DECEMBER 16 - THE DAROCA MINE
After the dark medieval lethargy, the Renaissance marks the flowering of culture. There is also a resurgence of public works and among them, those of tunnels. Leonardo da Vinci conceives underground levels in his designs of cities and thinks about the possibility of drilling mountains to carry water through subterranean channels.
The "Daroca Mine" marks the passage from Renaissance ideas to reality. The main street of this Aragonese town (Spain), backbone of the city, coincides with the bottom of a ravine, and frequent torrential storms of water flowed through the urban center, following the layout of the street and causing heavy damage. The work was conceived with the purpose of driving and diverting torrential waters towards the Jiloca River.
Made between 1555 and 1560, it is surely the first tunnel of the Renaissance. This fact makes it one of the most important public works of the sixteenth century in Europe.
To carry out this truly ambitious project, the council of Daroca went to the French engineer, architect and sculptor Quinto Pierres Bedel, a specialist at that time in hydraulic works and famous for having built the aqueduct of Teruel. It consists of a tunnel of about 650 m in length and 6.7 m in width, with a variable height between 7 and 8 m, that crosses the hill of San Jorge. Inside the tunnel stands a ventilation chimney that saves the pressures from the mouth of the tunnel, as well as an area reinforced with a vault built in stonework stone to avoid a stretch of weakness. To protect the city wall and direct the waters to the mouth of the Mine, a powerful wall, called "la barbacana", three hundred meters long, was built, part of which is still preserved.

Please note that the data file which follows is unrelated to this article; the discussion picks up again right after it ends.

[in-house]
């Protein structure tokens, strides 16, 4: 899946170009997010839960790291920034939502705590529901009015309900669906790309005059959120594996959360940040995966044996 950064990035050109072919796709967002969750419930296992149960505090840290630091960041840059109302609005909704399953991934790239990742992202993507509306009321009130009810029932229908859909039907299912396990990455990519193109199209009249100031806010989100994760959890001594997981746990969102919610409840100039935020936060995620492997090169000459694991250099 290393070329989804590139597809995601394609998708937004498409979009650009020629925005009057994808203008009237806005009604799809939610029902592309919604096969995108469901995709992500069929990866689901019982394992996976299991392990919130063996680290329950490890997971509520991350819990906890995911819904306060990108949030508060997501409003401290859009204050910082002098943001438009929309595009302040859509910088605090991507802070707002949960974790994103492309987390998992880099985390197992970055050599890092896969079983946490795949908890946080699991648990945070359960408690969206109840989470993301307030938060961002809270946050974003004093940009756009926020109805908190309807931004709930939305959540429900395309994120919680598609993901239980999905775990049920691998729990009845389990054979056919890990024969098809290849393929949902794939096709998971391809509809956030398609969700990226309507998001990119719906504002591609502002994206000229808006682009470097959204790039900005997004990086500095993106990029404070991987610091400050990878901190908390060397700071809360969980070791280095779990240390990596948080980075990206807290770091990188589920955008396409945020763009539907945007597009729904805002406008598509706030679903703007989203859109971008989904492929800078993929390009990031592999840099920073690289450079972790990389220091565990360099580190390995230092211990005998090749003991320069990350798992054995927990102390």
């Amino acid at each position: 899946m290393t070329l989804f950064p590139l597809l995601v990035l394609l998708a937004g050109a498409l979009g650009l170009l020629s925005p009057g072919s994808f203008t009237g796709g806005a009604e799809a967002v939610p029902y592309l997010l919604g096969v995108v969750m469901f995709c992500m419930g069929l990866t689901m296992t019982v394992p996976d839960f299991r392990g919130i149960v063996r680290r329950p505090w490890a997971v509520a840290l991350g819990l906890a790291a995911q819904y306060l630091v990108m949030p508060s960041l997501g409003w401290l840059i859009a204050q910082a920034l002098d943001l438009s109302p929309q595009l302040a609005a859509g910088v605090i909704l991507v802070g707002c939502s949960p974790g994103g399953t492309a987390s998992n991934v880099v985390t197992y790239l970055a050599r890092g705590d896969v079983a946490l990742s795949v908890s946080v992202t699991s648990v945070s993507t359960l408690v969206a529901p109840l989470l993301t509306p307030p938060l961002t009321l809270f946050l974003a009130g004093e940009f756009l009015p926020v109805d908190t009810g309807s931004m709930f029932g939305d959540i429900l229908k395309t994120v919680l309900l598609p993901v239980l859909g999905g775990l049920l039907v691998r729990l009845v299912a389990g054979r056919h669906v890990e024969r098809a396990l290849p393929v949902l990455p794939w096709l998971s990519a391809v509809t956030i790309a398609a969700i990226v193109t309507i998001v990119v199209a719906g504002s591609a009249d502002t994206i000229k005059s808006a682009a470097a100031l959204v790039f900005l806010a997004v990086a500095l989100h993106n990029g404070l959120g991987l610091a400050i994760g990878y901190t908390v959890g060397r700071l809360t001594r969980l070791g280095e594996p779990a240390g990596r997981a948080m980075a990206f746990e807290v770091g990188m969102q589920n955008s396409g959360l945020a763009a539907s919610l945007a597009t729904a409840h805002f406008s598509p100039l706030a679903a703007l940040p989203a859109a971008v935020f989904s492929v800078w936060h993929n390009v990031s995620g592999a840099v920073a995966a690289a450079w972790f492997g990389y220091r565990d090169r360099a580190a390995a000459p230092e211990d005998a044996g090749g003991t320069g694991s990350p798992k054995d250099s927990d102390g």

In addition, this construction has other uses, as a route for cattle and as a shorter way to go to the pasture area, without having to cross the top of the hill of San Jorge. Likewise, during the Civil War, the supply of goods was made through the Mine, which was crossed by the truck convoys as a true tunnel.
Reason for admiration, the Mine became true pride of the city and one of the most known monuments of Daroca, at the same level as the large walled enclosure or the Collegiate Church of Santa Maria. The kings of Spain used to go "to pass the Mine" when they came to visit Daroca, as Philip II did in 1585, accompanied by his whole court and with several torches to illuminate the road. The decree of 2-VII-1968 that declared Historic Artistic Complex to the city of Daroca, includes as worthy values of conservation, among others, its famous Mine.